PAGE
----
JScript .NET, Part IV: Inheritance: Extending Classes - Doc JavaScript | WebReference

JScript .NET, Part IV: Inheritance: Extending Classes - Doc JavaScript


JScript .NET, Part IV: Inheritance

Extending Classes

Inheritance is one of the major advantages of object oriented programming languages. When you have a class that provides most of the functionality you need, you can create a new class that is based on the existing class. The new class extends the functionality of the existing class, usually called the base class. The new class does everything the base class does, and more. Inheritance avoids duplication of code, promotes code reuse, cuts down the number of lines of code, and optimizes the maintenance burden.

There are several classic examples for inheritance. They usually define a class for a generic entity as the base class, and then extend it to a more refined, specialized class. A person class in an organization may be extended to an employee class of that organization. An employee class may be further extended to a manager class. Likewise, an automobile class may be the base class in a car dealership. It may be extended to a sedan class, a truck class, or a sports class. Each of these classes may be further refined to classes of specific makes and models.

The syntax for extending a base class is as follows:

class NewClass extends BaseClass {
  [classmembers]
}

where NewClass is the new class, BaseClass is the base class, and classmembers are the additional class members of the new class. They are added to whatever class members are defined in the base class.

Let's take the employee/manager example. Every manager in a company is also its employee. It makes sense to define an employee base class, and extend it to a manager class. Here is the Employee class:

class Employee{
  var name : String;
  var address : String;
  
  function Employee(empName : String){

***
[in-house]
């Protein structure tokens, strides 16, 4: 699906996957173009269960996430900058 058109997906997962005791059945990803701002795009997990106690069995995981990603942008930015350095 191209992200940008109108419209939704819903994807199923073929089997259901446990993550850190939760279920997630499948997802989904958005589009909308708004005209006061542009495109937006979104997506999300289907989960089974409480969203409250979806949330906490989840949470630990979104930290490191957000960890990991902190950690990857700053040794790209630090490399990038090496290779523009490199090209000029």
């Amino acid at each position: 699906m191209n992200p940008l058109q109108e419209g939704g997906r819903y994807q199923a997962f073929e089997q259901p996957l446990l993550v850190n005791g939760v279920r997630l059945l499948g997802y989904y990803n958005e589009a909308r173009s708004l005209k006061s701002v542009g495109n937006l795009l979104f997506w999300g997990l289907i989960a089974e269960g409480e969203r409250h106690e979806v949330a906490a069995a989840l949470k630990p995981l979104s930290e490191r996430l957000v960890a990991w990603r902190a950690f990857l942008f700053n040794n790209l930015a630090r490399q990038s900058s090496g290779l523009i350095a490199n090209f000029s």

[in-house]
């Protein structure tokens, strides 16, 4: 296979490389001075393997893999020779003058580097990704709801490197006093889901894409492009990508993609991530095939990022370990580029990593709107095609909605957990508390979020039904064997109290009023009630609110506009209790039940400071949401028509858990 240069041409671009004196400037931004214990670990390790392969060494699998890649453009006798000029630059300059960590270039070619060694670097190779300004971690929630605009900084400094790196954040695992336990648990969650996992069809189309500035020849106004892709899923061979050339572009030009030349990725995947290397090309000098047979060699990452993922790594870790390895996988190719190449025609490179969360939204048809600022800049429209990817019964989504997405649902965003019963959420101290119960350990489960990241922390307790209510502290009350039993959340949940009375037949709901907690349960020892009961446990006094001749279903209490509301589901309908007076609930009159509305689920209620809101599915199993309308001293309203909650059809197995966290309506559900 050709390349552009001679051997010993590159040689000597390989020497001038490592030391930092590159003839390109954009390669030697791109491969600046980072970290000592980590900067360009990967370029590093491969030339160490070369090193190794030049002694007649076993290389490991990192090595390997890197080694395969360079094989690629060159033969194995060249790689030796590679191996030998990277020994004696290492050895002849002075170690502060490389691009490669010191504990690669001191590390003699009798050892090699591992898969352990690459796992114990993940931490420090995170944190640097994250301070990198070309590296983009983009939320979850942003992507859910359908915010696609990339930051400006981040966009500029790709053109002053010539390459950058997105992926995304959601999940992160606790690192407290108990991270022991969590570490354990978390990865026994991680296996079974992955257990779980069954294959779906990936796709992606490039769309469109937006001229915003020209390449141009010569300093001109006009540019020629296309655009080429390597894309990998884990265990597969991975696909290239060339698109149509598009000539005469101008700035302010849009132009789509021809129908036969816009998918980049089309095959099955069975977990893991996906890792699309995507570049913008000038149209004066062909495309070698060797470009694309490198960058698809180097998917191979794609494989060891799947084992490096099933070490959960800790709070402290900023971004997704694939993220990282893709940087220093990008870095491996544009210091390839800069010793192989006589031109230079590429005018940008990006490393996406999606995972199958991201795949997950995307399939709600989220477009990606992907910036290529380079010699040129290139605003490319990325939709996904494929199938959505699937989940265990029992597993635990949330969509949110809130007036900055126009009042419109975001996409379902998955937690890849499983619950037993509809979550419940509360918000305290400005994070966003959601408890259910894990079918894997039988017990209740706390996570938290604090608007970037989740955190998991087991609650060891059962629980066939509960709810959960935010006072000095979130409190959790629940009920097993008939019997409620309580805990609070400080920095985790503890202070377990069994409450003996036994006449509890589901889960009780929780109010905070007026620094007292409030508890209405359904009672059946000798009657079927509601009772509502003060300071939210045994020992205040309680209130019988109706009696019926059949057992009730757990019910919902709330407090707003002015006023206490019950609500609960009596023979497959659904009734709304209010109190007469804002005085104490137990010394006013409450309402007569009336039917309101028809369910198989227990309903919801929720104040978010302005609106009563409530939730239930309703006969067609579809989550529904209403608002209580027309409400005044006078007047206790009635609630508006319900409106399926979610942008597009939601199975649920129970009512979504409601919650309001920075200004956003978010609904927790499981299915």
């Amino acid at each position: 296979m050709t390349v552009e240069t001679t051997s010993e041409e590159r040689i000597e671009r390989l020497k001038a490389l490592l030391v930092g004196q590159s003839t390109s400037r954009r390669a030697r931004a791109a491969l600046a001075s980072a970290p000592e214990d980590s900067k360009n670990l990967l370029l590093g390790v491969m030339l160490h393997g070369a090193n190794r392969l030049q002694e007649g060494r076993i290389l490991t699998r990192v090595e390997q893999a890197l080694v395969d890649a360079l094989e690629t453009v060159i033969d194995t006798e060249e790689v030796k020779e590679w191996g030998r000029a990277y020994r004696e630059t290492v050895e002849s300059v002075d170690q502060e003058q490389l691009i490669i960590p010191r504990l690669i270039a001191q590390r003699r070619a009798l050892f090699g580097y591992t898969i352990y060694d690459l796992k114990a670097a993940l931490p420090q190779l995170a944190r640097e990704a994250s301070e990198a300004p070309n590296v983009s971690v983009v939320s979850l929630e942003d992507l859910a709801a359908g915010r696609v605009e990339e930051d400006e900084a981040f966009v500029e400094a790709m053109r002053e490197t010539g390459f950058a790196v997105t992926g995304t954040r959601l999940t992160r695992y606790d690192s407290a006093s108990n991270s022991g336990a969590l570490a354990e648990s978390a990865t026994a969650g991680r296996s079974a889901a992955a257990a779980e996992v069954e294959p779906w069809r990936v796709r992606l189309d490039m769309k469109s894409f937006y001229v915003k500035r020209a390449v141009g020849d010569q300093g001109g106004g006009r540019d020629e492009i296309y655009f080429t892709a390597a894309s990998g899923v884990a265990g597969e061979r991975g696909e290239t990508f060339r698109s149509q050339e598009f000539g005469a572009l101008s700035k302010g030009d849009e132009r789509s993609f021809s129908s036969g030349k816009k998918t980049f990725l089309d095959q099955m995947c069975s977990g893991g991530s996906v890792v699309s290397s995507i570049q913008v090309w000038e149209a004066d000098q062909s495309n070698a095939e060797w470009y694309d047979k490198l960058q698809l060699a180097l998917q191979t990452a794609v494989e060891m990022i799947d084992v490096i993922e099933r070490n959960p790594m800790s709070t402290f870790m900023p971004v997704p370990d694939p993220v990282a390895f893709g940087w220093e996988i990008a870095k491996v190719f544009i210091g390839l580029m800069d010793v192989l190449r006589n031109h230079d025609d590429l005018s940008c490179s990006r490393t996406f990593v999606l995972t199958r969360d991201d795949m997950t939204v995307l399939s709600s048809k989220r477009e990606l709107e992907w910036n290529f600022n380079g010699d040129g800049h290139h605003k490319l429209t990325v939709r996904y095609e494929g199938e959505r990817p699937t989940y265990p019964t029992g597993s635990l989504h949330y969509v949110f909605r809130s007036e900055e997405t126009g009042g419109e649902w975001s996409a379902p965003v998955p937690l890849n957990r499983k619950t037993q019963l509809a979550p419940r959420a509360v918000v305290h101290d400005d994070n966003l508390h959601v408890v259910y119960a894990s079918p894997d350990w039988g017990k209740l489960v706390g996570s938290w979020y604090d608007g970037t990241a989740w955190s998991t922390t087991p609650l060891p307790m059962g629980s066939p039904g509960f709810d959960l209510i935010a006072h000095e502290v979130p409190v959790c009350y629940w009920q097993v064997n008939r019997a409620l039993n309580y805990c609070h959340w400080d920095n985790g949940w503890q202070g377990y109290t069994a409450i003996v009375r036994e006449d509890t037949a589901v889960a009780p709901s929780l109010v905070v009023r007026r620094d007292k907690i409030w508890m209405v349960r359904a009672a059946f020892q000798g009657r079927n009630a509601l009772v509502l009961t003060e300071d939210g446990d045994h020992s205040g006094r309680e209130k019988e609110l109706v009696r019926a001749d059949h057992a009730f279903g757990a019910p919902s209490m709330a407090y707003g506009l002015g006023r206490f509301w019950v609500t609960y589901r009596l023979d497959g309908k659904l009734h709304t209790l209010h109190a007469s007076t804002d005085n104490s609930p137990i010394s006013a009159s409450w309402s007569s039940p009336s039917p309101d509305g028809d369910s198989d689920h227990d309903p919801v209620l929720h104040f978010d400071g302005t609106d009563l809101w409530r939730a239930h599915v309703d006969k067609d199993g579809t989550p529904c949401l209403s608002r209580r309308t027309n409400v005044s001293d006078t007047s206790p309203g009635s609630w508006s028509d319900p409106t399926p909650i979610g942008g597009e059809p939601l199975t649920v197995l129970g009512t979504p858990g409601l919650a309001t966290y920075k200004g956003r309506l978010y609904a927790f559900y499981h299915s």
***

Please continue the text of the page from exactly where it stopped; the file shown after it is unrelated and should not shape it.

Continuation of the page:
this.name = empName;
  }
 
  function printMailingLabel() {
    print(name);
    print(address);
  }
 
}

Let's create an instance of the Employee class, and set its name and address:

var Bob : Employee = new Employee("Bob Smith");
Bob.address = "2010 University Avenue, Palo Alto, CA 94301";

The command Bob.printMailingLabel() will yield the following output:

Bob Smith
2010 University Avenue, Palo Alto, CA 94301

Let's now extend the Employee class to the Manager class:

class Manager extends Employee{
  var numberOfSubordinates : int;
  var compensation : double;
  
  function Manager(mgrName : String, salary: double) {
    this.name = mgrName;
    this.compensation = salary;
  }
  
  private var compensation : double;
  
  function get compensation() : double {
    return compensation;
  }
}

We construct an instance of the Manager class as follows:

var Sharon : Manager = new Manager("Sharon Doe", 120000);
Sharon.numberOfSubordinates = 5;
Sharon.address = "250 Stanford Ave., Palo Alto, CA 94305";

We can print the salary and mailing label now:

print(Sharon.compensation);
Sharon.printMailingLabel();

The output should be as follows:

120000
Sharon Doe
250 Stanford Ave., Palo Alto, CA 94305

Next: How to write an interface


Produced by Yehuda Shiran and Tomer Shiran
All Rights Reserved. Legal Notices.
Created: May 20, 2002
Revised: May 20, 2002

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